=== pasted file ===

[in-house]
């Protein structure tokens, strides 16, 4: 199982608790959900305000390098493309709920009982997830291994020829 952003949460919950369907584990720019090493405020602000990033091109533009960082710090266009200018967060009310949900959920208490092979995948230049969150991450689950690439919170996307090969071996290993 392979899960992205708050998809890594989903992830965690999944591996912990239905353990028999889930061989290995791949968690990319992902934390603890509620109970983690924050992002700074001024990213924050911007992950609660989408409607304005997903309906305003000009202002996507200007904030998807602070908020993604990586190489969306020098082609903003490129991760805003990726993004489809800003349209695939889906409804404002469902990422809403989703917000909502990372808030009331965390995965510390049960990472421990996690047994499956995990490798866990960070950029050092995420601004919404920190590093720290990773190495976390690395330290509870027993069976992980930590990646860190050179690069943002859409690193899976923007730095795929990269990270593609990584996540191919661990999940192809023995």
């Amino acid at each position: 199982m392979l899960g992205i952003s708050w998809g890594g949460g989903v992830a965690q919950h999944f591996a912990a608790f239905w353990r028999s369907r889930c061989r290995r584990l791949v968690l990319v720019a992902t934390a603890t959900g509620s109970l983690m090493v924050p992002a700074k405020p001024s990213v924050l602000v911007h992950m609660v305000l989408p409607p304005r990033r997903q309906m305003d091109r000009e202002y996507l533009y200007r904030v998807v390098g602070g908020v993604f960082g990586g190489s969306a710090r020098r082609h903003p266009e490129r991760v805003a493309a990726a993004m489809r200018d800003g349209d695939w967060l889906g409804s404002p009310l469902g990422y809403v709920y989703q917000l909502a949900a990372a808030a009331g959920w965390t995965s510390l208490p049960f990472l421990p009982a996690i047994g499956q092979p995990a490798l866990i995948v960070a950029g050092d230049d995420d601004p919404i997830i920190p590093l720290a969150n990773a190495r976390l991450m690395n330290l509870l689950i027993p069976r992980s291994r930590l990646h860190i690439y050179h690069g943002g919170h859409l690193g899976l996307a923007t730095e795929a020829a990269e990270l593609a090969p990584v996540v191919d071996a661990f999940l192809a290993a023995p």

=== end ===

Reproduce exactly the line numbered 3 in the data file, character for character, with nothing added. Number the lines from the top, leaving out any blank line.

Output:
């Amino acid at each position: 199982m392979l899960g992205i952003s708050w998809g890594g949460g989903v992830a965690q919950h999944f591996a912990a608790f239905w353990r028999s369907r889930c061989r290995r584990l791949v968690l990319v720019a992902t934390a603890t959900g509620s109970l983690m090493v924050p992002a700074k405020p001024s990213v924050l602000v911007h992950m609660v305000l989408p409607p304005r990033r997903q309906m305003d091109r000009e202002y996507l533009y200007r904030v998807v390098g602070g908020v993604f960082g990586g190489s969306a710090r020098r082609h903003p266009e490129r991760v805003a493309a990726a993004m489809r200018d800003g349209d695939w967060l889906g409804s404002p009310l469902g990422y809403v709920y989703q917000l909502a949900a990372a808030a009331g959920w965390t995965s510390l208490p049960f990472l421990p009982a996690i047994g499956q092979p995990a490798l866990i995948v960070a950029g050092d230049d995420d601004p919404i997830i920190p590093l720290a969150n990773a190495r976390l991450m690395n330290l509870l689950i027993p069976r992980s291994r930590l990646h860190i690439y050179h690069g943002g919170h859409l690193g899976l996307a923007t730095e795929a020829a990269e990270l593609a090969p990584v996540v191919d071996a661990f999940l192809a290993a023995p």